is known but whose name makes the
imagination dance. That marriage, too,
fizzled in divorce after a
year. A certain pattern in domestic
relationships was beginning to
The same year as his marriage Mix
turned up in a troop of 50 cowboy riders
led by the legendary marshal of Deadwood and Rough Rider Captain Seth Bullock in Theodore
Roosevelt’s inaugural parade. Many
of the other riders were also former Rough Riders, leading many to conclude
that Mix was as well—an assumption he
never did anything to disclaim.
By 1906 Mix was working on the biggest and most famous of all Oklahoma ranches, the Miller Brothers’ 101 Ranch.
The sprawling ranch, which bred
horses as well as raising cattle, employed hundreds of cowboys. One of the wranglers was a roping
wonder named Will Rogers.
After the spring round-up hands on the ranch traditionally conducted their
own cowboy contests—rodeos they would come to be
called—displaying riding, roping, and shooting skills. Up in Cheyenne,
Wyoming they had already discovered that such cowboy games were great draws for tourists whose appetite
for cowboy adventure had been whetted
by Buffalo Bill Cody and other wild west show troupes. The 101 outfit had also been contracted to provide stock to those shows and to the rodeos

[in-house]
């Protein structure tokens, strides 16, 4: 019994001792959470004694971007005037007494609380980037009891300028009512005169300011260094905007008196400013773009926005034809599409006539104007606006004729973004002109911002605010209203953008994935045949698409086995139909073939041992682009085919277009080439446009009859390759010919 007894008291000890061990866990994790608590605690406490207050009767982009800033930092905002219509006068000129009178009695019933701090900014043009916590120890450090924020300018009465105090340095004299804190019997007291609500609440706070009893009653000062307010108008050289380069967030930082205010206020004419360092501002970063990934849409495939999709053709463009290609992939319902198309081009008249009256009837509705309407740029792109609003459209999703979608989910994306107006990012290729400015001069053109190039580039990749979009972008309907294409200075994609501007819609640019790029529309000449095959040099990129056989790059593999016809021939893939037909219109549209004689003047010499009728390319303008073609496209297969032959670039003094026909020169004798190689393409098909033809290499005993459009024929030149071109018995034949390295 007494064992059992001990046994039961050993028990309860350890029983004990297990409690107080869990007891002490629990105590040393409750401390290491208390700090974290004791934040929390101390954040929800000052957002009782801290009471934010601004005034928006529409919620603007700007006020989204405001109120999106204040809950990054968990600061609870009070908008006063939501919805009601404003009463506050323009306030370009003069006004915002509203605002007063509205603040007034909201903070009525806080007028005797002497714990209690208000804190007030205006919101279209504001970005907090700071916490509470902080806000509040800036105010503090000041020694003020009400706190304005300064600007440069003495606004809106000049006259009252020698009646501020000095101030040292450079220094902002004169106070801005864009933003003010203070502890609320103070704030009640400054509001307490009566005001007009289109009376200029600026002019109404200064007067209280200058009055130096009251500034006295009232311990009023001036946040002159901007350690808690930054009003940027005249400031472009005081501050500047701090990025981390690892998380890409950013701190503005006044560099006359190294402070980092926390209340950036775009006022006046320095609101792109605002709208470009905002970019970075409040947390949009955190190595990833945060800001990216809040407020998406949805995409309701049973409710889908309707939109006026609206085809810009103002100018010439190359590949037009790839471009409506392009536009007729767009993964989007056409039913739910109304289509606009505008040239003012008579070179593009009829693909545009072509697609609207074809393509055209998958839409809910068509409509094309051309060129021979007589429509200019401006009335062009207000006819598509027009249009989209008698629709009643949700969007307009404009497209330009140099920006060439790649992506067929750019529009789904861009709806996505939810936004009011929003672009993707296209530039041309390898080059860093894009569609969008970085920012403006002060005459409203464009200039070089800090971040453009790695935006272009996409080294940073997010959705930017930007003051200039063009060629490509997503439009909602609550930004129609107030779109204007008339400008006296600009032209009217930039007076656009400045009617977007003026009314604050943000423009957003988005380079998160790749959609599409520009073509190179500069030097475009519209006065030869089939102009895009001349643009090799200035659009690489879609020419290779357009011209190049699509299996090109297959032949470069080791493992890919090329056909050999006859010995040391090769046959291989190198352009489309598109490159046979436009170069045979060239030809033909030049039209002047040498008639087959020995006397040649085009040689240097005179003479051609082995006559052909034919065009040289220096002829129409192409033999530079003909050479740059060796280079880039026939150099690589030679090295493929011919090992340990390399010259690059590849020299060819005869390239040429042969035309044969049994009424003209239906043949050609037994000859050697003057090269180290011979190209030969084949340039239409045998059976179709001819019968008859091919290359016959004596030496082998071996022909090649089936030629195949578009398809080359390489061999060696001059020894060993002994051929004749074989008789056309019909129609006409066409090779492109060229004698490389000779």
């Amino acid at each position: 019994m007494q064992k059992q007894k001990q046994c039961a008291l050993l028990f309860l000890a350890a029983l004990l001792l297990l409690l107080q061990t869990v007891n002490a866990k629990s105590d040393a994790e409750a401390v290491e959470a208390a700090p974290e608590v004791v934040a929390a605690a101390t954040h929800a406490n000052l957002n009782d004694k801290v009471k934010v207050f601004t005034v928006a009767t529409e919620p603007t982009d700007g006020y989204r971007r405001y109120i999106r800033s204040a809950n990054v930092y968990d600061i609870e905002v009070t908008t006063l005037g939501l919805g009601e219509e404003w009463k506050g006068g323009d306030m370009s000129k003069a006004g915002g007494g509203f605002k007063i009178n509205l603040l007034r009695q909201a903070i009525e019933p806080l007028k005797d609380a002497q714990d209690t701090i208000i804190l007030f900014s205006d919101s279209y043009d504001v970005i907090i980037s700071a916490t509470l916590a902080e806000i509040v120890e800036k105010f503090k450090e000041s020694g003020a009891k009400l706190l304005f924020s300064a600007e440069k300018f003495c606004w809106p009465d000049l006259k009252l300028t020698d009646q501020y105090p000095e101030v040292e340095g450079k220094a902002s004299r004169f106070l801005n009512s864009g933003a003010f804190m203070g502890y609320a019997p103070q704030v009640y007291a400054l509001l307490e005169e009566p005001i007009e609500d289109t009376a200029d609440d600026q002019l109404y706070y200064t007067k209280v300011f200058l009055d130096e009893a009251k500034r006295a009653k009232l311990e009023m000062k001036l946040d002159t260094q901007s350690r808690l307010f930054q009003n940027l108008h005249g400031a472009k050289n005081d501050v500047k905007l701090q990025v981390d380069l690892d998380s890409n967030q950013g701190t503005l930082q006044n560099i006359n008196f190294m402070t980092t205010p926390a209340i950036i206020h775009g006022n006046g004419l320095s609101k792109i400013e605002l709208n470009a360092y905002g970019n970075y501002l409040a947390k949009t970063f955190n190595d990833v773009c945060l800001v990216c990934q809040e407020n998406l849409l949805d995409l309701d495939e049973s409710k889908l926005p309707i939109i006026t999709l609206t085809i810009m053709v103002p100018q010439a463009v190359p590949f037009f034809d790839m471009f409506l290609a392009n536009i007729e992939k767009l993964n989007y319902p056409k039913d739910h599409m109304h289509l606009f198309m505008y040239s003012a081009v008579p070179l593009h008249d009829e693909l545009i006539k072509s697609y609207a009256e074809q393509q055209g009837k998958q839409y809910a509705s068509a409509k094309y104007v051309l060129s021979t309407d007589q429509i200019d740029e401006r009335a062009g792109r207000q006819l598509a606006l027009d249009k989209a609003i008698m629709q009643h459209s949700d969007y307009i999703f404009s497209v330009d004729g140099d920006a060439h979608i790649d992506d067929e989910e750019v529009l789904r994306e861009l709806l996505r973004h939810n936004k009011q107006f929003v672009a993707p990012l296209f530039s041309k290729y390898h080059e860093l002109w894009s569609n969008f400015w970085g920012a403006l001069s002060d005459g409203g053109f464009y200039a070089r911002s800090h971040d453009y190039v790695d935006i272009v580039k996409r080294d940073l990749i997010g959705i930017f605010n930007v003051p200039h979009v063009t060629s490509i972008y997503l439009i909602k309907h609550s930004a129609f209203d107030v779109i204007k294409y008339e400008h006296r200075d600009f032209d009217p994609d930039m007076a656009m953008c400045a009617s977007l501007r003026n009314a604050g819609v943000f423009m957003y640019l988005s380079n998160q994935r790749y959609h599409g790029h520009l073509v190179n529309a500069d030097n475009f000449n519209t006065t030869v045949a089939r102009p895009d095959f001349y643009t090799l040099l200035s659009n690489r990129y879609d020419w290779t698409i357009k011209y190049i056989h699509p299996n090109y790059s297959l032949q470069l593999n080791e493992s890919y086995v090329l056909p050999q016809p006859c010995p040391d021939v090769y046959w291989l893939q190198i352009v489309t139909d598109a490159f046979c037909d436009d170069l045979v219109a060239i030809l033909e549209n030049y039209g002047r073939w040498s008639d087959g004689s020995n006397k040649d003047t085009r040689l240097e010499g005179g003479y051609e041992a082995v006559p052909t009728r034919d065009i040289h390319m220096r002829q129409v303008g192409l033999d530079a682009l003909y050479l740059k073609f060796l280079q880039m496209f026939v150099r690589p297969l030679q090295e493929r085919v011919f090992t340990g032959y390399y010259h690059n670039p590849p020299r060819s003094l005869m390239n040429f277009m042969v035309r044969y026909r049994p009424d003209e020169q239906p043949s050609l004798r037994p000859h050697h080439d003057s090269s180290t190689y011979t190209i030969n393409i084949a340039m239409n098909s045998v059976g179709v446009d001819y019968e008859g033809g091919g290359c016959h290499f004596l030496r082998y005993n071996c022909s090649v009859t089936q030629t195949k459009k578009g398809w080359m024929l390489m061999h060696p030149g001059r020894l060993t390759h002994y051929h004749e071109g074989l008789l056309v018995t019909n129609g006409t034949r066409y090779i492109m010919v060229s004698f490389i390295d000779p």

springing up around the west. Their own
private competition was itself opened to the public and began to draw
crowds. The Miller Bros launched
their own touring 101 Ranch Wild West
Show in 1906. And Tom Mix was, from the beginning the star.
Tom Mix, second from left, with members of the wild west show troupe he assembled for the 1909 Alaska-Youkon-Pacific Exposition in Seattle. He had plans to tour with the show but persistent rain in Seattle kept down receipts and his first independent circus failed.
He also competed in other rodeos and
in another type of completion called cowboy
games where riding and shooting events were combined. He was named national champion in those in Prescott,
Arizona in 1909, and Canyon City,
Colorado in 1910. In the meantime he
had married yet again, this time to horsewoman Olive Stokes on January 10, 1909 in Medora, North Dakota. Together
they appeared in other shows including the Widerman
Show in Amarillo, Texas, Seattle’s Alaska-Yukon-Pacific Exposition,
and Will A. Dickey’s Circle D Ranch. His childhood dreams of becoming a circus
star were folding into his life as a cowboy
Mix was back at the 101 Ranch in
1910 when the Selig Polyscope Company,
an early motion picture studio,
contracted with the Miller Bros to provide stock and performers for a series of one reel films.
Westerns were already a hot commodity in the fledgling film industry. The first
American movie with a plot, the
12 minute long Great Train Robbery in 1903 set the stage for a flood of oaters.
One of the leading actors in that film, Bronco
Billy Anderson became the first
movie star that the public knew by
name and was by then producing, directing, and staring in popular westerns at Essenay Studios in Chicago.
Mix first appeared as part of the ensemble in a short Selig film, The
Cowboy Millionaire in 1909. The
following year he was featured in a
sort of documentary called Ranch
Life in the Great Southwest which showed
off his prodigious skills as a